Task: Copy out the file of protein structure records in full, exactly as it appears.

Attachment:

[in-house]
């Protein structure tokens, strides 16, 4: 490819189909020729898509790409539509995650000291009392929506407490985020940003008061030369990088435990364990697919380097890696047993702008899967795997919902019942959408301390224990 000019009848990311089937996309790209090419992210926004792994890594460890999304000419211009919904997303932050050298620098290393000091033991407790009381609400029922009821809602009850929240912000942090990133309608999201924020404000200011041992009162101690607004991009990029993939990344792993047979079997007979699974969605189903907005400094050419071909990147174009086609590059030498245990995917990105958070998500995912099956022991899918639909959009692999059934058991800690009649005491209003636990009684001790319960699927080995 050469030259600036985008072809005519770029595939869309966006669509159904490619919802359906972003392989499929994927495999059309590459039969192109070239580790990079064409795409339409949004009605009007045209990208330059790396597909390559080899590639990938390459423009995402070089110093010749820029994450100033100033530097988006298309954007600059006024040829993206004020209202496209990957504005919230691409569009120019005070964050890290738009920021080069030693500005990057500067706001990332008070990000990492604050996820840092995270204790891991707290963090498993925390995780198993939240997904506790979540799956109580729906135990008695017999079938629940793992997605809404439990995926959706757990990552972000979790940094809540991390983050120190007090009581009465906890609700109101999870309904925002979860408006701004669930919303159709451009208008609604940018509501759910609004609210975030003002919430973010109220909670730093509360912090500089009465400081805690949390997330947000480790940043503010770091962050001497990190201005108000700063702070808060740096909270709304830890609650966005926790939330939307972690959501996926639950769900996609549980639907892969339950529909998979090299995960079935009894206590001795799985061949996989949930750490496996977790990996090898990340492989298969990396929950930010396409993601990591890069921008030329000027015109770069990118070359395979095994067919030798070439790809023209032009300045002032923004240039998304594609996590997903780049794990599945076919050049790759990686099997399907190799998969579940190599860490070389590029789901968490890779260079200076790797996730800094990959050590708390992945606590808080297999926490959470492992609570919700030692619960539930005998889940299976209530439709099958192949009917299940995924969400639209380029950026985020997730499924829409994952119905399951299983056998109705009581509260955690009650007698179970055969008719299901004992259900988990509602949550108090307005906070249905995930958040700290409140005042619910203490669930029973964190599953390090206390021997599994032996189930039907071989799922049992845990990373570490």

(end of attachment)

[in-house]
């Protein structure tokens, strides 16, 4: 490819189909020729898509790409539509995650000291009392929506407490985020940003008061030369990088435990364990697919380097890696047993702008899967795997919902019942959408301390224990 000019009848990311089937996309790209090419992210926004792994890594460890999304000419211009919904997303932050050298620098290393000091033991407790009381609400029922009821809602009850929240912000942090990133309608999201924020404000200011041992009162101690607004991009990029993939990344792993047979079997007979699974969605189903907005400094050419071909990147174009086609590059030498245990995917990105958070998500995912099956022991899918639909959009692999059934058991800690009649005491209003636990009684001790319960699927080995 050469030259600036985008072809005519770029595939869309966006669509159904490619919802359906972003392989499929994927495999059309590459039969192109070239580790990079064409795409339409949004009605009007045209990208330059790396597909390559080899590639990938390459423009995402070089110093010749820029994450100033100033530097988006298309954007600059006024040829993206004020209202496209990957504005919230691409569009120019005070964050890290738009920021080069030693500005990057500067706001990332008070990000990492604050996820840092995270204790891991707290963090498993925390995780198993939240997904506790979540799956109580729906135990008695017999079938629940793992997605809404439990995926959706757990990552972000979790940094809540991390983050120190007090009581009465906890609700109101999870309904925002979860408006701004669930919303159709451009208008609604940018509501759910609004609210975030003002919430973010109220909670730093509360912090500089009465400081805690949390997330947000480790940043503010770091962050001497990190201005108000700063702070808060740096909270709304830890609650966005926790939330939307972690959501996926639950769900996609549980639907892969339950529909998979090299995960079935009894206590001795799985061949996989949930750490496996977790990996090898990340492989298969990396929950930010396409993601990591890069921008030329000027015109770069990118070359395979095994067919030798070439790809023209032009300045002032923004240039998304594609996590997903780049794990599945076919050049790759990686099997399907190799998969579940190599860490070389590029789901968490890779260079200076790797996730800094990959050590708390992945606590808080297999926490959470492992609570919700030692619960539930005998889940299976209530439709099958192949009917299940995924969400639209380029950026985020997730499924829409994952119905399951299983056998109705009581509260955690009650007698179970055969008719299901004992259900988990509602949550108090307005906070249905995930958040700290409140005042619910203490669930029973964190599953390090206390021997599994032996189930039907071989799922049992845990990373570490």